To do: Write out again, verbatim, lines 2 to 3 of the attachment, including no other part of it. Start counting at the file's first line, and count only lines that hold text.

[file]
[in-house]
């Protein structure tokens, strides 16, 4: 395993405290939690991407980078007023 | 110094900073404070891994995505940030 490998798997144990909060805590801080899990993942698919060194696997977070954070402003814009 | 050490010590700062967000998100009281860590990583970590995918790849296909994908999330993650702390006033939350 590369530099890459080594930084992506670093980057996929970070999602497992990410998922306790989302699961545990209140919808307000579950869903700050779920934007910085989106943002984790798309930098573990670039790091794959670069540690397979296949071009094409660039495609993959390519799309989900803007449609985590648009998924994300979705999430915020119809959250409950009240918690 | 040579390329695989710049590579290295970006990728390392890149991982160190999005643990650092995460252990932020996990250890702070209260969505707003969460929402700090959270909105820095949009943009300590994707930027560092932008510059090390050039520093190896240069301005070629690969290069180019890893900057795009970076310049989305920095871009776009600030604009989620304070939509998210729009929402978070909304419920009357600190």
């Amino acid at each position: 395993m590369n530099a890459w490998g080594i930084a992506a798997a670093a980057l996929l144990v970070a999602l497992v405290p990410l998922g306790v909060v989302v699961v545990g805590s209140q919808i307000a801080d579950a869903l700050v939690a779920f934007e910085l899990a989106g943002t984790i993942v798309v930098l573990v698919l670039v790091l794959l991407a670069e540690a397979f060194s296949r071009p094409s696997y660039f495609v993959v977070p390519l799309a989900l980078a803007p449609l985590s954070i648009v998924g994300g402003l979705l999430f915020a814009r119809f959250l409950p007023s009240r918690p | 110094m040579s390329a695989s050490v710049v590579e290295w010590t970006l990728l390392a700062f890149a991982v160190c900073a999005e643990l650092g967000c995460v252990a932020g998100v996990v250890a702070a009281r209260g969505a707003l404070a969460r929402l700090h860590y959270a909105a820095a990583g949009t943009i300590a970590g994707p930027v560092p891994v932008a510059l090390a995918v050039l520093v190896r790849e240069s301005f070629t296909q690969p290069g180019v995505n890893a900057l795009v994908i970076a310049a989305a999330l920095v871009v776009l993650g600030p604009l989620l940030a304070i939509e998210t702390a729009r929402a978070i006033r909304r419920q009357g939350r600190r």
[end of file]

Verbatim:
């Protein structure tokens, strides 16, 4: 395993405290939690991407980078007023 | 110094900073404070891994995505940030 490998798997144990909060805590801080899990993942698919060194696997977070954070402003814009 | 050490010590700062967000998100009281860590990583970590995918790849296909994908999330993650702390006033939350 590369530099890459080594930084992506670093980057996929970070999602497992990410998922306790989302699961545990209140919808307000579950869903700050779920934007910085989106943002984790798309930098573990670039790091794959670069540690397979296949071009094409660039495609993959390519799309989900803007449609985590648009998924994300979705999430915020119809959250409950009240918690 | 040579390329695989710049590579290295970006990728390392890149991982160190999005643990650092995460252990932020996990250890702070209260969505707003969460929402700090959270909105820095949009943009300590994707930027560092932008510059090390050039520093190896240069301005070629690969290069180019890893900057795009970076310049989305920095871009776009600030604009989620304070939509998210729009929402978070909304419920009357600190």
């Amino acid at each position: 395993m590369n530099a890459w490998g080594i930084a992506a798997a670093a980057l996929l144990v970070a999602l497992v405290p990410l998922g306790v909060v989302v699961v545990g805590s209140q919808i307000a801080d579950a869903l700050v939690a779920f934007e910085l899990a989106g943002t984790i993942v798309v930098l573990v698919l670039v790091l794959l991407a670069e540690a397979f060194s296949r071009p094409s696997y660039f495609v993959v977070p390519l799309a989900l980078a803007p449609l985590s954070i648009v998924g994300g402003l979705l999430f915020a814009r119809f959250l409950p007023s009240r918690p | 110094m040579s390329a695989s050490v710049v590579e290295w010590t970006l990728l390392a700062f890149a991982v160190c900073a999005e643990l650092g967000c995460v252990a932020g998100v996990v250890a702070a009281r209260g969505a707003l404070a969460r929402l700090h860590y959270a909105a820095a990583g949009t943009i300590a970590g994707p930027v560092p891994v932008a510059l090390a995918v050039l520093v190896r790849e240069s301005f070629t296909q690969p290069g180019v995505n890893a900057l795009v994908i970076a310049a989305a999330l920095v871009v776009l993650g600030p604009l989620l940030a304070i939509e998210t702390a729009r929402a978070i006033r909304r419920q009357g939350r600190r």